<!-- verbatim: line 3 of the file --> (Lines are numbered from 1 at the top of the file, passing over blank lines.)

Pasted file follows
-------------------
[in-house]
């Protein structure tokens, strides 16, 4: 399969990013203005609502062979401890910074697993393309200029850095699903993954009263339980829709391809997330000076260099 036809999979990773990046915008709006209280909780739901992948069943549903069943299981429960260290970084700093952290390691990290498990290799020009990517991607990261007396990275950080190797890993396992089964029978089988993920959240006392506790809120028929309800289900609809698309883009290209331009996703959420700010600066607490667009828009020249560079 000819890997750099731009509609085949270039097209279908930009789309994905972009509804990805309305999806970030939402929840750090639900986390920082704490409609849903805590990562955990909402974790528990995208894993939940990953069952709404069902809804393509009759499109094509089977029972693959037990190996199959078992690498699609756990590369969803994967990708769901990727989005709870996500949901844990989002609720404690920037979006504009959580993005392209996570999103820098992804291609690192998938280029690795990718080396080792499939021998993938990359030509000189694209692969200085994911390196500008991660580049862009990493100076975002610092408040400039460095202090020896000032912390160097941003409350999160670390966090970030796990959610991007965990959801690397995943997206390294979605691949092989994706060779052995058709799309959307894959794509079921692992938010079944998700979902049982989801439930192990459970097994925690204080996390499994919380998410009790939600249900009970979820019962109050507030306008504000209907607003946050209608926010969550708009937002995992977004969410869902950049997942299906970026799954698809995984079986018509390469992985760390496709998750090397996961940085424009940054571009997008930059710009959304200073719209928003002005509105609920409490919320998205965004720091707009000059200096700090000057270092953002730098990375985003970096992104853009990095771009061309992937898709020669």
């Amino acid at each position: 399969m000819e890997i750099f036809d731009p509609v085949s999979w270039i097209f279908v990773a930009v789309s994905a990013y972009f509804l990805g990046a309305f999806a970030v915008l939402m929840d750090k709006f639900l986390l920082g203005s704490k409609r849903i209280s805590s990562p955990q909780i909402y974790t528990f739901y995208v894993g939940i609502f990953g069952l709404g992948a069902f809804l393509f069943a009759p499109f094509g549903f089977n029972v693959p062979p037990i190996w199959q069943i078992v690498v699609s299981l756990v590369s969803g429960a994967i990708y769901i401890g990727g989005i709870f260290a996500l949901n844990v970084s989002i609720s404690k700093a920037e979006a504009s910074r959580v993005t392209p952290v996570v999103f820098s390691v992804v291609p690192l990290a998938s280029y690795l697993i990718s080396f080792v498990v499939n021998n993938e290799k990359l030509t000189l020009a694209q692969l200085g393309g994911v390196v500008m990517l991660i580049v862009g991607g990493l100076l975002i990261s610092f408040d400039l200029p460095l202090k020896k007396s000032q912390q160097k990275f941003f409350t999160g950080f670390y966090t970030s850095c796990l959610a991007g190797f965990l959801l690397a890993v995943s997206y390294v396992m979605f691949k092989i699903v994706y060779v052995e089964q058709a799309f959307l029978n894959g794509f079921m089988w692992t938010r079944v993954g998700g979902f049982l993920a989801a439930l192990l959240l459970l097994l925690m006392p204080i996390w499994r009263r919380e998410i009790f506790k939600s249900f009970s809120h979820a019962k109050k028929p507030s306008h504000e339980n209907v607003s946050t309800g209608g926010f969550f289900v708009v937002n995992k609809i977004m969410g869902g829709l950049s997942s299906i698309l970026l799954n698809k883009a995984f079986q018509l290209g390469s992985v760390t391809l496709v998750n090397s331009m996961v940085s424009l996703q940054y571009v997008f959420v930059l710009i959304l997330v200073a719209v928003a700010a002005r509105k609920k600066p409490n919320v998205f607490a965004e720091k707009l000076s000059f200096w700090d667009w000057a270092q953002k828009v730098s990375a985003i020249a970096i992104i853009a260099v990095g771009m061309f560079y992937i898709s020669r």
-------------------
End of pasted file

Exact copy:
């Amino acid at each position: 399969m000819e890997i750099f036809d731009p509609v085949s999979w270039i097209f279908v990773a930009v789309s994905a990013y972009f509804l990805g990046a309305f999806a970030v915008l939402m929840d750090k709006f639900l986390l920082g203005s704490k409609r849903i209280s805590s990562p955990q909780i909402y974790t528990f739901y995208v894993g939940i609502f990953g069952l709404g992948a069902f809804l393509f069943a009759p499109f094509g549903f089977n029972v693959p062979p037990i190996w199959q069943i078992v690498v699609s299981l756990v590369s969803g429960a994967i990708y769901i401890g990727g989005i709870f260290a996500l949901n844990v970084s989002i609720s404690k700093a920037e979006a504009s910074r959580v993005t392209p952290v996570v999103f820098s390691v992804v291609p690192l990290a998938s280029y690795l697993i990718s080396f080792v498990v499939n021998n993938e290799k990359l030509t000189l020009a694209q692969l200085g393309g994911v390196v500008m990517l991660i580049v862009g991607g990493l100076l975002i990261s610092f408040d400039l200029p460095l202090k020896k007396s000032q912390q160097k990275f941003f409350t999160g950080f670390y966090t970030s850095c796990l959610a991007g190797f965990l959801l690397a890993v995943s997206y390294v396992m979605f691949k092989i699903v994706y060779v052995e089964q058709a799309f959307l029978n894959g794509f079921m089988w692992t938010r079944v993954g998700g979902f049982l993920a989801a439930l192990l959240l459970l097994l925690m006392p204080i996390w499994r009263r919380e998410i009790f506790k939600s249900f009970s809120h979820a019962k109050k028929p507030s306008h504000e339980n209907v607003s946050t309800g209608g926010f969550f289900v708009v937002n995992k609809i977004m969410g869902g829709l950049s997942s299906i698309l970026l799954n698809k883009a995984f079986q018509l290209g390469s992985v760390t391809l496709v998750n090397s331009m996961v940085s424009l996703q940054y571009v997008f959420v930059l710009i959304l997330v200073a719209v928003a700010a002005r509105k609920k600066p409490n919320v998205f607490a965004e720091k707009l000076s000059f200096w700090d667009w000057a270092q953002k828009v730098s990375a985003i020249a970096i992104i853009a260099v990095g771009m061309f560079y992937i898709s020669r």